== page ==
stegodon


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steg·o·don

 (stĕg′ə-dŏn′)
n.
Any of various extinct proboscidean mammals of the genus Stegodon of the Pliocene to the Pleistocene Epochs, having long straight tusks.

[New Latin Stegodōn, genus name : Greek stegos, roof (from stegein, to cover; see (s)teg- in Indo-European roots) + -odon (so called because of the distinctive ridges on its molars).]

stegodon

(ˈstɛɡəˌdɒn) or

stegodont

n
(Palaeontology) any proboscidean mammal of the genus Stegodon, of Pliocene to Pleistocene times, similar to the mastodons
[C19: New Latin (literally: ridge-toothed), from Greek stegos roof, from stegein to cover + odōn tooth]
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Among those disappearing during this time are Proamphibos kashmiricus, Hemibos triquetricornis, Kobus porrecticornis, Sivatragus bohlini, Hexaprotodon sivalensis, Rhinoceros sivalensis, Equus sivalensis, Stegodon bombifrons, Elephas planifrons, and Elephas namadicus that are likely tied to both environmental changes as well as competition with new taxa, which had migrated southwards.
Study is done up to various orders and sub orders ofPerrisodactyls andArtiodactyls (Genera include Stegodon, Selenoportax, Hipparion).
1 million-year-old stegodon tusk in Punjab province, potentially shedding new light on the mammal's evolutionary journey.
An ancient tusk was found by scientists in Pakistan, offering clues to the history of the stegodon, an elephant-like animal that roamed over 1 million years ago.
Professor Muhammad Akhtar, who led the research trip, told This discovery adds to our knowledge about the evolution of the Stegodon, particularly in this region.
1mn-year-old stegodon tusk in the central province of Punjab, potentially shedding new light on the mammal's evolutionary journey.
Part of a lower jaw from a stegodon, a now-extinct, elephant-like creature, provided raw material for the tool.
Plant fossils from the Stegodon beds and the Elephas beds near Akashi.
Other exciting finds include bones of a dwarfed species of Stegodon (an extinct pygmy elephant) and Komodo dragons, large monitor lizards found on some other Indonesian Islands (especially Komodo Island).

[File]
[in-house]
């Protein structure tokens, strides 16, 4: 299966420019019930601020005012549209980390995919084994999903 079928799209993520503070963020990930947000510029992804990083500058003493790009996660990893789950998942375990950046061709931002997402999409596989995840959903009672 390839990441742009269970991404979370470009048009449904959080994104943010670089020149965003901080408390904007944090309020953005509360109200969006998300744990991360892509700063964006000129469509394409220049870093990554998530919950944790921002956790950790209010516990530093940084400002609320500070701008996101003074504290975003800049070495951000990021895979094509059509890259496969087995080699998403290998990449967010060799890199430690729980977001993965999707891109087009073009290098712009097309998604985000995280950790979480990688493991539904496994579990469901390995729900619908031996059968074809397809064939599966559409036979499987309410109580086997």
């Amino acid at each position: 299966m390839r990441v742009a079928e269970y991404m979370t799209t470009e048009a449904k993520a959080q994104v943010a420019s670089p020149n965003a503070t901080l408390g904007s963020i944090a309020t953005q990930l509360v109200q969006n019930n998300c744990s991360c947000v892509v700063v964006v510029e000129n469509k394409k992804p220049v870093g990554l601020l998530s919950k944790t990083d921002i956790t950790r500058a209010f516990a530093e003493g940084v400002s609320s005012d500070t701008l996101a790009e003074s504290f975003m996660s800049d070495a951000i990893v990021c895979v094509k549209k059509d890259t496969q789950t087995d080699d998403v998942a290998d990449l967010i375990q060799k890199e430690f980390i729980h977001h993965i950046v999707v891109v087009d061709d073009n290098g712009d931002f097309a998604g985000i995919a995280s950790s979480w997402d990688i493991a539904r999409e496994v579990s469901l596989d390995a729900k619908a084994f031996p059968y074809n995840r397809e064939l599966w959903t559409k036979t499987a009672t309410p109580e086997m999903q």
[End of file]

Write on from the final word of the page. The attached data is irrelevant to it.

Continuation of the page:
In addition to Chinese herbs, many of which are now familiar to Western herbal scientists, this volume includes a raft of non-herbal materials outside the main stream of current Western therapeutic practice, such as cicada slough (shed by the nymph of Cryptotympana pustulata), cow bezoar (gallstones), cuttlefish bone, donkey hide gelatin, dragon bone (the skeletal fossil of ancient mammals such as Stegodon orientalis and Rhinoceros sinensis), flying squirrel faeces, horn of antelope, goat and water buffalo, mantis eggcase, mother-of-pearl, and toad venom, "the dried secretion of the skin glands of Bufo bufo gargarizans or B.
The commonly collected mammalian taxa from the same sediments from the Hasnot where the Gazella specimens were recovered are: Dorcatherium, Dorcabune, Tragoportax, Selenoportax, Pachyportax, Elachistoceras, Cervus, Bramatherium (Hydaspitherium), Giraffa, Stegodon, Stegolophodon, Merycopotamus, Propotamochoerus, Hippohyus, Hippopotamodon, Sivalhippus, Chilotherium, Percrocuta and Indarctos (Colbert, 1935; Pilgrim, 1937, 1939; Akhtar, 1992; Barry et al.
While fossils of several species of pygmy Stegodon, a large extinct land turtle and a large komodo dragon-sized monitor have been located in Pleistocene deposits in Timor (Hooijer 1969a, 1969 b; Verhoeven 1964), there is no evidence yet that they coexisted with modern humans and the timing and reason for their extinction remains unknown (O'Connor 2002).